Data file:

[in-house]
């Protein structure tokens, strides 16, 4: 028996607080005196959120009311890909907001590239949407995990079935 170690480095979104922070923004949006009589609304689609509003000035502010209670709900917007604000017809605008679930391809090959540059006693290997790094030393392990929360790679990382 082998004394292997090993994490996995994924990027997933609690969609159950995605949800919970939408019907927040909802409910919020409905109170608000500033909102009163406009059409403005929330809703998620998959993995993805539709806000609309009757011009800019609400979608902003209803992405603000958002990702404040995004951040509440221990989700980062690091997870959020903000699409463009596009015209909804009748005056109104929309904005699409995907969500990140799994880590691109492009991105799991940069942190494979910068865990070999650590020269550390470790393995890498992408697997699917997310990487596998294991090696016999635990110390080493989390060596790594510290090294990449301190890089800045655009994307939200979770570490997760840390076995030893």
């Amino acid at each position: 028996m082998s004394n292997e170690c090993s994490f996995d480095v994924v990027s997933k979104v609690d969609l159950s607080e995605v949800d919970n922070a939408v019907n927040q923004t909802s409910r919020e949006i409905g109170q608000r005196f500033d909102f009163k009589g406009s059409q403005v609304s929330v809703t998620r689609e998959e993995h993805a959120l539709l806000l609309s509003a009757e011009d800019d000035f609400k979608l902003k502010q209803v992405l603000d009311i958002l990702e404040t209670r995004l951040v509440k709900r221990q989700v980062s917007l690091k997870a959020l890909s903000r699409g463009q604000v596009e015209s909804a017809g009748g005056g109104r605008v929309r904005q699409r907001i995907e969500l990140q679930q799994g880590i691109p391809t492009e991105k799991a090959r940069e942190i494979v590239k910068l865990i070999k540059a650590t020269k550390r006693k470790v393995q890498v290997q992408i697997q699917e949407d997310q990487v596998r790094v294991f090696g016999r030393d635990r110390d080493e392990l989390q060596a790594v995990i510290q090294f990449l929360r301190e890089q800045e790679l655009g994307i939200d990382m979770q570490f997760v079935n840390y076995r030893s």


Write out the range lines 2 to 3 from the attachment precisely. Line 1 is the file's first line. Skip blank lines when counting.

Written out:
């Protein structure tokens, strides 16, 4: 028996607080005196959120009311890909907001590239949407995990079935 170690480095979104922070923004949006009589609304689609509003000035502010209670709900917007604000017809605008679930391809090959540059006693290997790094030393392990929360790679990382 082998004394292997090993994490996995994924990027997933609690969609159950995605949800919970939408019907927040909802409910919020409905109170608000500033909102009163406009059409403005929330809703998620998959993995993805539709806000609309009757011009800019609400979608902003209803992405603000958002990702404040995004951040509440221990989700980062690091997870959020903000699409463009596009015209909804009748005056109104929309904005699409995907969500990140799994880590691109492009991105799991940069942190494979910068865990070999650590020269550390470790393995890498992408697997699917997310990487596998294991090696016999635990110390080493989390060596790594510290090294990449301190890089800045655009994307939200979770570490997760840390076995030893």
């Amino acid at each position: 028996m082998s004394n292997e170690c090993s994490f996995d480095v994924v990027s997933k979104v609690d969609l159950s607080e995605v949800d919970n922070a939408v019907n927040q923004t909802s409910r919020e949006i409905g109170q608000r005196f500033d909102f009163k009589g406009s059409q403005v609304s929330v809703t998620r689609e998959e993995h993805a959120l539709l806000l609309s509003a009757e011009d800019d000035f609400k979608l902003k502010q209803v992405l603000d009311i958002l990702e404040t209670r995004l951040v509440k709900r221990q989700v980062s917007l690091k997870a959020l890909s903000r699409g463009q604000v596009e015209s909804a017809g009748g005056g109104r605008v929309r904005q699409r907001i995907e969500l990140q679930q799994g880590i691109p391809t492009e991105k799991a090959r940069e942190i494979v590239k910068l865990i070999k540059a650590t020269k550390r006693k470790v393995q890498v290997q992408i697997q699917e949407d997310q990487v596998r790094v294991f090696g016999r030393d635990r110390d080493e392990l989390q060596a790594v995990i510290q090294f990449l929360r301190e890089q800045e790679l655009g994307i939200d990382m979770q570490f997760v079935n840390y076995r030893s």